The Crusader Online

April 17, 2009
Vol. 50 No. 21

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Student desires a graceful departure

It seems to be a recent tradition of the graduating Crusader staff members to write a fond farewell article to validate that yes, they have written for the newspaper for the last four years and need a sense that it all meant something. I hate to stoop to such clich├Ęd traditions, writing out my obituary. If I typed it out, it would have to read, "He is survived by his editorial staff and the Mac computers."
I don't want to be like some seniors I have known who try to assure themselves that they made a difference in the lives of every person with whom they've been in contact. I have known graduates who hover about people in an organization or club, reminding us how great their contributions have been. They regale us with stories of all they've taught us and the wisdom passed down, vital information like how check out a book from the library.
I don't want to be a senior who has everything figured out. You know, those people who have a good job or a graduate school waiting for them. They'll have their own apartment and get married. After twenty-odd years of life being an enigma, the difficulties will be brushed aside, all questions will have answers, and choices we make will lack consequences.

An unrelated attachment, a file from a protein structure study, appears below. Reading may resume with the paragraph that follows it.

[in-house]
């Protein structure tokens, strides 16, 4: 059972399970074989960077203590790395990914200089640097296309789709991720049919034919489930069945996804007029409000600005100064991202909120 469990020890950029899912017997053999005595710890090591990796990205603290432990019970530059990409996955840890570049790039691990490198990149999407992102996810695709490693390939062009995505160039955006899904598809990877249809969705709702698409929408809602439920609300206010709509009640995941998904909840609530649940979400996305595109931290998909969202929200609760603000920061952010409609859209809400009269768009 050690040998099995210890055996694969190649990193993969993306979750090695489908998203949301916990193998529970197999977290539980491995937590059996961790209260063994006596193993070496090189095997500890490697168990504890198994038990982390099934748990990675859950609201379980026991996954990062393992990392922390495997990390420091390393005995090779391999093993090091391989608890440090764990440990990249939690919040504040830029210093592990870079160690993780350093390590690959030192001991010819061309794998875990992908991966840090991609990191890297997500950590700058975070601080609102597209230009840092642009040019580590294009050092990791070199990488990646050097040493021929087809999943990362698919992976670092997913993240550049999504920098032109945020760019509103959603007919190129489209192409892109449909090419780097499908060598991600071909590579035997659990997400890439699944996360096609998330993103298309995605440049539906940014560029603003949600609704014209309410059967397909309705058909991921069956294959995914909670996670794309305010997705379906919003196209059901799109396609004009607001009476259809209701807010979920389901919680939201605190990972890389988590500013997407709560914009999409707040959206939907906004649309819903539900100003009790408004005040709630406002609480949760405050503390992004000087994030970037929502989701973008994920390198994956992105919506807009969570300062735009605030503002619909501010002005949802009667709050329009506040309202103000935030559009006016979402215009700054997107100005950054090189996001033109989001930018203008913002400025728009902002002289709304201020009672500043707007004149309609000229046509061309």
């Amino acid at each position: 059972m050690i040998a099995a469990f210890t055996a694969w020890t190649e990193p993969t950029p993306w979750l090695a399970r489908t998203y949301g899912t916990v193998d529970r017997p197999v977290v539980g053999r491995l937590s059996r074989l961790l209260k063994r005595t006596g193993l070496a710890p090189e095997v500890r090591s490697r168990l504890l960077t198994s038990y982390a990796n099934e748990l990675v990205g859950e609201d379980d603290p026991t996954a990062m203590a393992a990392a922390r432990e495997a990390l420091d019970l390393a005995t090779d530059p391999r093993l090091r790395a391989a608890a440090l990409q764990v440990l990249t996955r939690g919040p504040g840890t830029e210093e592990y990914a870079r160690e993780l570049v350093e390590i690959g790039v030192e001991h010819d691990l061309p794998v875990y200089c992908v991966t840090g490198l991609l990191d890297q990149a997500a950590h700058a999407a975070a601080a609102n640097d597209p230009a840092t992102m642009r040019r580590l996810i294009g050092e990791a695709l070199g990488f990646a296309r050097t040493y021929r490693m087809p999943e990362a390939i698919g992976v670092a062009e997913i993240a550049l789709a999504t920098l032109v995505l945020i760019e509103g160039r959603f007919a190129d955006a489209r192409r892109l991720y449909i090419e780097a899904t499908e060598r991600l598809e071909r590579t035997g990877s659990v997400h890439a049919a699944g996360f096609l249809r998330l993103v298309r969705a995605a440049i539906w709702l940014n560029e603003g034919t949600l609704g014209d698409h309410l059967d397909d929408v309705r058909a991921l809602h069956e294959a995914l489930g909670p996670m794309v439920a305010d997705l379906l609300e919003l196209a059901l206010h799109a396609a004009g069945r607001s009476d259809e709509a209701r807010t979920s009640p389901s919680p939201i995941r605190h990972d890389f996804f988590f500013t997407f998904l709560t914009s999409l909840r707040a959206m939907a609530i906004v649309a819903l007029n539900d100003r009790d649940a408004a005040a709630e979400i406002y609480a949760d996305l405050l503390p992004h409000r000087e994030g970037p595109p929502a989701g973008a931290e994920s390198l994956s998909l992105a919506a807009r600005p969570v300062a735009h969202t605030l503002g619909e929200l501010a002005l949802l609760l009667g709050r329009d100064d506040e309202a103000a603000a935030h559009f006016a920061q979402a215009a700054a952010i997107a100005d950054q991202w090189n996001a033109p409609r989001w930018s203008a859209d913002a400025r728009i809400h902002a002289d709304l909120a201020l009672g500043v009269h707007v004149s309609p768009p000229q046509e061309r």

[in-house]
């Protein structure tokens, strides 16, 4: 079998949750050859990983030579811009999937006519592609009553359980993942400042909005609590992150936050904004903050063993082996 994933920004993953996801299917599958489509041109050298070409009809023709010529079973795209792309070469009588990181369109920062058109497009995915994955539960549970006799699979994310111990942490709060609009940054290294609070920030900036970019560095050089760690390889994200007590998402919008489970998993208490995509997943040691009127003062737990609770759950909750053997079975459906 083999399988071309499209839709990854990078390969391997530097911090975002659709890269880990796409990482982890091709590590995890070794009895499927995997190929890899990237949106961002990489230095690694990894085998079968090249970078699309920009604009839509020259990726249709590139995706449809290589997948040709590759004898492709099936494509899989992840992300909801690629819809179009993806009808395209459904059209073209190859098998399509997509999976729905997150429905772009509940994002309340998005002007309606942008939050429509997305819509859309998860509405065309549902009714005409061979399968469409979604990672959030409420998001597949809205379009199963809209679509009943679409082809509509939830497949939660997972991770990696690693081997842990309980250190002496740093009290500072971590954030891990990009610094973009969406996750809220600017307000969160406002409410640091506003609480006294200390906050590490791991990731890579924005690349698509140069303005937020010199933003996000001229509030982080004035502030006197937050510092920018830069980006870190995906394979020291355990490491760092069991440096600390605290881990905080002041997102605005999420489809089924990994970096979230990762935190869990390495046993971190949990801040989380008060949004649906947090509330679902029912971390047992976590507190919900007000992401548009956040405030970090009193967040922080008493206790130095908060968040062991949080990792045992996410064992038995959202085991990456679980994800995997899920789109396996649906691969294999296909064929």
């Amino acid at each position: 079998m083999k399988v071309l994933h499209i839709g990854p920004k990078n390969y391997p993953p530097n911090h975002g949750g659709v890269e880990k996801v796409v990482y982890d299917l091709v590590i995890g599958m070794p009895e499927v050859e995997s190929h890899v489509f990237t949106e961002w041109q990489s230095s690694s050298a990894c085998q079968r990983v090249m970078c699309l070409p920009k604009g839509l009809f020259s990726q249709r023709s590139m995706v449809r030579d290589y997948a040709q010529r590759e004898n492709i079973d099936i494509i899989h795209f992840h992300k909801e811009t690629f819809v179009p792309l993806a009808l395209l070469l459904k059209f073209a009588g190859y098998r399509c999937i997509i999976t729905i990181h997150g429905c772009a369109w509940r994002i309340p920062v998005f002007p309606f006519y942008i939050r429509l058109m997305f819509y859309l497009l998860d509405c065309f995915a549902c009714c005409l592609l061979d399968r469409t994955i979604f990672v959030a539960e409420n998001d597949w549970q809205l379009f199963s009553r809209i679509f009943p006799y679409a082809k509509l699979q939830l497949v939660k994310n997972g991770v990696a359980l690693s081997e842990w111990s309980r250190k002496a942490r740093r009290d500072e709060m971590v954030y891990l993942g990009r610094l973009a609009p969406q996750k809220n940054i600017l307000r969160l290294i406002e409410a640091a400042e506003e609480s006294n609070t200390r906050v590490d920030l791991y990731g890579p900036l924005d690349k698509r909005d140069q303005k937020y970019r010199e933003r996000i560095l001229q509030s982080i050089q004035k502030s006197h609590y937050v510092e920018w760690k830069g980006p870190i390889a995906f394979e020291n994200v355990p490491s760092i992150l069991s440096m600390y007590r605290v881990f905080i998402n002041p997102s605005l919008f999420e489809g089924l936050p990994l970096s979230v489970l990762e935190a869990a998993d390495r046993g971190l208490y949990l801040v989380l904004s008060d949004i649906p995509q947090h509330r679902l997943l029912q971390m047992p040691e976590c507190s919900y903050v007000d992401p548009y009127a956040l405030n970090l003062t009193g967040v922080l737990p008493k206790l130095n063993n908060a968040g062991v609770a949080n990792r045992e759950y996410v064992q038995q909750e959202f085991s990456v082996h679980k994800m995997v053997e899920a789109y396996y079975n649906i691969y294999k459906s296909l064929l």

I don't want to be someone's crutch. I have a friend, a freshman, who vocalizes her lament that another senior and I will soon be leaving her life. She will be without friends, she professes. To that I say nonsense. We may be important people in her life now, but once new classes begin in late August, our absence will not be felt. New people will replace us in her life, just like we were replacements to others. To borrow a line from one of my favorite childhood movies, "Stand by Me," "It happens sometimes. Friends come in and out of our lives like busboys in a restaurant."
I don't want to be remembered once I graduate. That is not to say that I don't want to keep in contact with certain friends in the future. I don't want to expect that every person I ever met on campus would be thrilled to see me if I returned to visit or be under the delusion that every professor will hold a special place in their memory for me in the sea of students they've taught over the years.
I feel comfortable being another picture in the yearbook, another name in the archives.

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